A decade ago, Glenn Reynolds described a “preference cascade” as one of the reasons why “totalitarian regimes collapse so suddenly:”
Such regimes have little legitimacy, but they spend a lot of effort making sure that citizens don’t realize the extent to which their fellow-citizens dislike the regime. If the secret police and the censors are doing their job, 99% of the populace can hate the regime and be ready to revolt against it – but no revolt will occur because no one realizes that everyone else feels the same way.
This works until something breaks the spell, and the discontented realize that their feelings are widely shared, at which point the collapse of the regime may seem very sudden to outside observers – or even to the citizens themselves. Claims after the fact that many people who seemed like loyal apparatchiks really loathed the regime are often self-serving, of course. But they’re also often true: Even if one loathes the regime, few people have the force of will to stage one-man revolutions, and when preferences are sufficiently falsified, each dissident may feel that he or she is the only one, or at least part of a minority too small to make any difference.
On Friday, May 25th, after the conclusion of a bruising week for the Obama regime, John Hayward of Human Events used Glenn’s “preference cascade” terminology to describe what was happening to the president: “That’s what began happening over the past couple of weeks: a large number of people discovered it’s okay to strongly disapprove of Barack Obama:”
His popularity has always been buttressed by the conviction – very aggressively pushed by his supporters – that disapproval of his personal or official conduct is immoral. You’re presumptively “racist” if you disagree with him, or at least a greedy tool of the Evil Rich, or a “Tea Party extremist.”
A negative mirror image of this narrative was installed around Mitt Romney, who is supposedly a fat-cat extremist (and, thanks to the insidious War On Mormons, a religious nut) who nobody likes… even though large numbers of people in many different states voted for him in the primaries. Of course he has his critics, and I’m not seeking to dismiss the intensity or sincerity of that criticism… but the idea was to make Romney supporters feel isolated going into the general election, particularly the people who don’t really get involved in primary elections.
Both of those convergent narratives began crumbling this week: Obama is deeply vulnerable, and his campaign has no real answer to criticism of his record – they’ve even tried floating an outright fraud, the now-infamous Rex Nutting charts that presented Obama as some kind of fiscal hawk. (Stop laughing – major media figures took this garbage seriously for a couple of days, and Team Obama did push it.) Major Democrats, beginning with Newark mayor Cory Booker, expressed criticism of the Obama campaign… and the Left reacted with shrieking hysteria and vows of personal destruction for the “traitors.”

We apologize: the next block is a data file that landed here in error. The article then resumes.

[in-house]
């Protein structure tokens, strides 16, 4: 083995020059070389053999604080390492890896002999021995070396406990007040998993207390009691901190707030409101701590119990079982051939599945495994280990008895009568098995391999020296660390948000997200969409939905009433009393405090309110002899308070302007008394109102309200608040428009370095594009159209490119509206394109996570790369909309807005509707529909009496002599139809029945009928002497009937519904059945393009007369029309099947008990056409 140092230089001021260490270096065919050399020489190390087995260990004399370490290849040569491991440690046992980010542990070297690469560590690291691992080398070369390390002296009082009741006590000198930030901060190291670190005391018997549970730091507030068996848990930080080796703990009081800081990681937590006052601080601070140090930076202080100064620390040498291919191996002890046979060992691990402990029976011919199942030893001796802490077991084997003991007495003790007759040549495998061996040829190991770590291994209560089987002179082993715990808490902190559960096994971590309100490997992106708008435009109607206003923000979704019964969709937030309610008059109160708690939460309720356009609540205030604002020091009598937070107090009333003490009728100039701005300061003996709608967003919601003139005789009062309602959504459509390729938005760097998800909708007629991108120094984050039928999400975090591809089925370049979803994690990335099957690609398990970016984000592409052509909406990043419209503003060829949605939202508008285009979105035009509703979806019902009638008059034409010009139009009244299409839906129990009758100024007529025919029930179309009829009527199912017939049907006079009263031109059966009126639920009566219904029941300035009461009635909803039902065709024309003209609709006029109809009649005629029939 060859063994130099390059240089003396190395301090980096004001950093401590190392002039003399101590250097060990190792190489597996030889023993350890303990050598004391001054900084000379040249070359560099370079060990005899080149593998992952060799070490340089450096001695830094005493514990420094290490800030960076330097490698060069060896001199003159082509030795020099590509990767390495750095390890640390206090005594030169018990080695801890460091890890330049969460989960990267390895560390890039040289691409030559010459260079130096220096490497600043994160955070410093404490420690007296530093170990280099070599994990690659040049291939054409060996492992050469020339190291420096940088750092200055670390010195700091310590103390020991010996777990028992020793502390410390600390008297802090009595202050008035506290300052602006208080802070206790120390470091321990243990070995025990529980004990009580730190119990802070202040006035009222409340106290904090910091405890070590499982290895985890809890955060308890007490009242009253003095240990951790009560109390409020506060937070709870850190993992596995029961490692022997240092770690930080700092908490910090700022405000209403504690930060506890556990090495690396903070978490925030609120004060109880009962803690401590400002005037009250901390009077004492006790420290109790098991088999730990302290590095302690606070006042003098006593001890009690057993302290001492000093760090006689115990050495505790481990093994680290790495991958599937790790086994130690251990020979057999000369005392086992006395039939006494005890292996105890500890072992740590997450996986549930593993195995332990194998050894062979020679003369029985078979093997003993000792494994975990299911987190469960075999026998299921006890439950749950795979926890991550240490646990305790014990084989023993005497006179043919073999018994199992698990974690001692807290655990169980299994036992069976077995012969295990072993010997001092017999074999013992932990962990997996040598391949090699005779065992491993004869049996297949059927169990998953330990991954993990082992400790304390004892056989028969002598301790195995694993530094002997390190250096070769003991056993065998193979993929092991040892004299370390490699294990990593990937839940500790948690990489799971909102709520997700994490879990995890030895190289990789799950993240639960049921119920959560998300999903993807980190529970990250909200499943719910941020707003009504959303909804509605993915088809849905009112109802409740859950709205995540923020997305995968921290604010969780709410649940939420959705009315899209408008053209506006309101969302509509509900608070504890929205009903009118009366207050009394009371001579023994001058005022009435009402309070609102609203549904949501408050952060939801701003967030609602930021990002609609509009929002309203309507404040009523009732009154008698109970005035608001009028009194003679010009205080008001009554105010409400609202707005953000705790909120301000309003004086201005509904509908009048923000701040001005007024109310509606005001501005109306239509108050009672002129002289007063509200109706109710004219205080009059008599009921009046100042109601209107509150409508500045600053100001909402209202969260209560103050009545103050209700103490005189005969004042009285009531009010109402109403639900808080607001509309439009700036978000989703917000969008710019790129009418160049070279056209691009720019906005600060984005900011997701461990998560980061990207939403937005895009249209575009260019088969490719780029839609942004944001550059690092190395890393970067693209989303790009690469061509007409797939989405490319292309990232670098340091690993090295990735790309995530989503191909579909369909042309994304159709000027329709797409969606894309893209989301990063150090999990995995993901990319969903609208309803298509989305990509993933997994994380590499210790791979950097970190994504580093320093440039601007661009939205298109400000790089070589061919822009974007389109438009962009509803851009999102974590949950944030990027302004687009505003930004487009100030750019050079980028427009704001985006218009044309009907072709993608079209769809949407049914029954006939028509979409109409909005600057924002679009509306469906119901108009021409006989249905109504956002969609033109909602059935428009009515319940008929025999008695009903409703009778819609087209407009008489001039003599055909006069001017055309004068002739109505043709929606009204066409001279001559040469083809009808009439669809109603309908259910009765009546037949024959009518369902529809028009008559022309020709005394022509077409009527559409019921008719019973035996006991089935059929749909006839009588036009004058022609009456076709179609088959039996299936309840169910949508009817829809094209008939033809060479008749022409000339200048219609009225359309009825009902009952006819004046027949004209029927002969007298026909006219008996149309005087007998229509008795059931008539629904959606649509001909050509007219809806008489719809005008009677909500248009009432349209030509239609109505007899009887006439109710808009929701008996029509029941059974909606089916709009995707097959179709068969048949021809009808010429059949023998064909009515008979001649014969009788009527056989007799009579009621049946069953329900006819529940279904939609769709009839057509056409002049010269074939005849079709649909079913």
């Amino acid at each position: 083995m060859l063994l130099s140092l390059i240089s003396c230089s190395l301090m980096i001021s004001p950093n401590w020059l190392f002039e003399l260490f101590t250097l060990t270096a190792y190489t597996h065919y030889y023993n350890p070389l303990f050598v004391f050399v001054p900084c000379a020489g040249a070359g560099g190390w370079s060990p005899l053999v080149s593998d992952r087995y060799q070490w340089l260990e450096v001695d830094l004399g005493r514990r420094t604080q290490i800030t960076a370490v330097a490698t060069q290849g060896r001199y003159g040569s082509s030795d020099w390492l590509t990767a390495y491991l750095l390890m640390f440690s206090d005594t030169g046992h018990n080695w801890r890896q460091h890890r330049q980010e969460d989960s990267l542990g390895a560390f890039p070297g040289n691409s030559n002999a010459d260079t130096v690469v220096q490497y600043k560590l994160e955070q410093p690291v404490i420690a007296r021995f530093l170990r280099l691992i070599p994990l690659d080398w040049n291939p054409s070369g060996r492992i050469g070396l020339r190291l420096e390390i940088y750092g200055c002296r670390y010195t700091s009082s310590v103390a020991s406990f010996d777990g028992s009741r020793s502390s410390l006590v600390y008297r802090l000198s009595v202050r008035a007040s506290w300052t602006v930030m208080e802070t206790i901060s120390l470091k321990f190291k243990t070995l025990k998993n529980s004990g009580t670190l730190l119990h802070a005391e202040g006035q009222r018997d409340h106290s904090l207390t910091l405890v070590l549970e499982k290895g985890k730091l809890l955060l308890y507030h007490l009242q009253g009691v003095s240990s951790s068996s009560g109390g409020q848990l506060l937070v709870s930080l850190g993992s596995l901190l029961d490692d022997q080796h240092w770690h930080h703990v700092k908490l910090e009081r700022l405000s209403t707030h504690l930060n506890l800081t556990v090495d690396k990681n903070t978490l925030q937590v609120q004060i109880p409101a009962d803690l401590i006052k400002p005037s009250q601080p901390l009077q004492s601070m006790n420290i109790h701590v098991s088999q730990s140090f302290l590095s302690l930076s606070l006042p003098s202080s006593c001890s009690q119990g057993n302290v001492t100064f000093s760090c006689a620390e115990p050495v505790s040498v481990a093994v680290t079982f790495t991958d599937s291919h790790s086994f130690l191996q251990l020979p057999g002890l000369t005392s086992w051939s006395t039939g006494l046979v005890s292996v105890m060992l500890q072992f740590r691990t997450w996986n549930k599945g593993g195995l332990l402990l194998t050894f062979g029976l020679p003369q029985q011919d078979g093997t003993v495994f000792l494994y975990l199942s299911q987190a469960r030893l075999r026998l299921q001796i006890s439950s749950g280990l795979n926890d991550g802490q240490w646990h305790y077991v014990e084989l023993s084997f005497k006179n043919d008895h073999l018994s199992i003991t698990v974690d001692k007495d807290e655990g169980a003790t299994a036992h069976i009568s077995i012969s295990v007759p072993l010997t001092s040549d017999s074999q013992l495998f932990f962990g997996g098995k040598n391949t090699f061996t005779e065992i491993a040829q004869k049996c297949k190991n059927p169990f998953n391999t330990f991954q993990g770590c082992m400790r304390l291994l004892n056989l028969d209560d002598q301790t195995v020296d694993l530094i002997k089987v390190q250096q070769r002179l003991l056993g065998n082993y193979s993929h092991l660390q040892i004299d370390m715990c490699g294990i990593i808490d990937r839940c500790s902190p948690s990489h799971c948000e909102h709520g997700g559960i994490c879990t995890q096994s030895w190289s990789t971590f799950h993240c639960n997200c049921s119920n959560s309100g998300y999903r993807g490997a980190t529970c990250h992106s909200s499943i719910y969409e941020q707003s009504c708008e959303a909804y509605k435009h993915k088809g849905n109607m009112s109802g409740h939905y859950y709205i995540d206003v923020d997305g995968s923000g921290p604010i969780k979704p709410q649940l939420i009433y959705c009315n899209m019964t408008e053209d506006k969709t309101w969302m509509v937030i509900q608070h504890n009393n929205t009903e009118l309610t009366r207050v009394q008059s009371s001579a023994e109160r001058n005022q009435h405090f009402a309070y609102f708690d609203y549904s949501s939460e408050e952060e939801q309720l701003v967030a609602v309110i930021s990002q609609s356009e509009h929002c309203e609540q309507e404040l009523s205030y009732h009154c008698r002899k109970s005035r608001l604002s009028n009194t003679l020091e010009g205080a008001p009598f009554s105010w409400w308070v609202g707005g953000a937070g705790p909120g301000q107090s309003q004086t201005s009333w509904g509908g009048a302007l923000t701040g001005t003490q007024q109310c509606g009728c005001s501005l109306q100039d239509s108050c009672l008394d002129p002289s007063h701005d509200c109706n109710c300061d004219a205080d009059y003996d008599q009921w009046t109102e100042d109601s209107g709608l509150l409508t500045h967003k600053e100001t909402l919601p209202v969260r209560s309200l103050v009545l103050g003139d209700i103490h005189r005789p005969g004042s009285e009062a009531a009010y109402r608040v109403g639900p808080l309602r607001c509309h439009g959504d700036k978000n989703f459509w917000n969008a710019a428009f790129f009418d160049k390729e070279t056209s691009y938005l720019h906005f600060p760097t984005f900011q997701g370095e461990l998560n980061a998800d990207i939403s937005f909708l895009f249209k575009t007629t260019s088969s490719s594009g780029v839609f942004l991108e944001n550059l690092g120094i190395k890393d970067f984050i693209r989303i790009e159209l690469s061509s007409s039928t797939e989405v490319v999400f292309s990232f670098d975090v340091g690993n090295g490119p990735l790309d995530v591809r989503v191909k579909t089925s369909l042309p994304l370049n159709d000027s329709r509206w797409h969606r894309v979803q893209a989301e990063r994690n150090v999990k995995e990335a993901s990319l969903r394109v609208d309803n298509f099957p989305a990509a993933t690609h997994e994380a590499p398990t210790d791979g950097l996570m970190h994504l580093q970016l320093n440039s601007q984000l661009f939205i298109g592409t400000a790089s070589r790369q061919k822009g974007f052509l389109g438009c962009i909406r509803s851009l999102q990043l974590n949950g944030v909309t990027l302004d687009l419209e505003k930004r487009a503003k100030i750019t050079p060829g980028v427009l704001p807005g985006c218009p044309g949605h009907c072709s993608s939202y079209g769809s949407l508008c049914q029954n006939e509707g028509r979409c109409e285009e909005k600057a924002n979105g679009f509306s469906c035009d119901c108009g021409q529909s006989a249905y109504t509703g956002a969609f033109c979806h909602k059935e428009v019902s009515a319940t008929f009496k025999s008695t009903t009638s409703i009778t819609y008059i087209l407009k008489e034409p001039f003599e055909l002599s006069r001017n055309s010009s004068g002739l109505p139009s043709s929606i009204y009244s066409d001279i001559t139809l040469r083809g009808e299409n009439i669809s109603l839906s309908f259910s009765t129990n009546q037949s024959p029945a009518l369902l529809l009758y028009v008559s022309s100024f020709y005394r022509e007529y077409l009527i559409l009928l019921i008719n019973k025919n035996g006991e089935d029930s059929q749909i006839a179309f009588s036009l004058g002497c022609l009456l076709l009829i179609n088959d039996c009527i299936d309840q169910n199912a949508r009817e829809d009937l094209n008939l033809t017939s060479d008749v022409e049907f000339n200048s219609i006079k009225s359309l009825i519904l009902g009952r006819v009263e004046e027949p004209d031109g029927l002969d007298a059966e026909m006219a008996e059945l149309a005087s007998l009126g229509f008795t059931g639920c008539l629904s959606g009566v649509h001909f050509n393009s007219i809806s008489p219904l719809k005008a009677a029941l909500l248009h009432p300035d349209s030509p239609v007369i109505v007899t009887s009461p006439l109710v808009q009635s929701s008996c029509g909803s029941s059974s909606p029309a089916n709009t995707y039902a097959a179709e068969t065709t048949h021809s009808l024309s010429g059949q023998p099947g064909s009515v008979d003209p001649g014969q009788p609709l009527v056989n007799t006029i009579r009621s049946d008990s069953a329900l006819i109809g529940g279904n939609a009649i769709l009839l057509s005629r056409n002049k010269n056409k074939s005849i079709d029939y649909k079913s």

Meanwhile, Mitt Romney effectively presented both substantive criticism of Obama, and a positive agenda. Attacks on his business record that were supposed to destroy him through class-warfare tactics failed to draw blood. The idea that he can win became widely accepted. That doesn’t mean he won the 2012 argument… but unlike Barack Obama, he is offering one.
It happened fast, as preference cascades always do.
Update: I should add that the most powerful cascades occur when an artificially imposed sense of isolation crumbles. That’s very definitely what is happening here. Widespread popular discontent with the Obama presidency has been suppressed by making the unhappy campers feel marginalized. The failure of that strategy is akin to watching a dam burst under high pressure.
After yet another terrible, no good, very bad week for Obama, the pressure is strong enough to even impact former Obama cheerleaders in the legacy media. “The Media Starts to Lay Down Markers on a Romney Victory,” Mark Hemingway writes today in the Weekly Standard:
It’s best not to extrapolate too much from a few examples, but it’s fair to say that Washington insiders are reading the tea leaves and increasingly preparing for a Romney victory — especially following Friday’s bad economic news. The danger for Obama is that in political campaigns perception can quickly become reality. If influential liberals such as Dowd suddenly have no problem saying Obama appears to be in over his head, pretty soon everyone will be pointing out the obvious. Thus far, Obama’s meteoric rise has been largely dependent on a press that went straight from beat sweeteners to beatification. If the press turns on the president, the Obama campaign may not know what to do.
Meanwhile, on the other side of the aisle, Kenneth Rapoza, a self-described “hard hat Democrat from Massachusetts” writes in Forbes this weekend, “Obama Gets Left Behind:”
Come on now. Is Obama really a “psychopathic megalomaniac”?
Everyday I get emails from former members of Move On, a pro-Democratic Party group that was famously active during the build-up to the Iraq War in 2003. They’re complaining about one man: President Obama.
In these emails, one thing is apparent. When it comes to the left wing liberals, Obama is being left behind.
As Michael Ledeen, my fellow PJ columnist likes to say, “Faster, please.”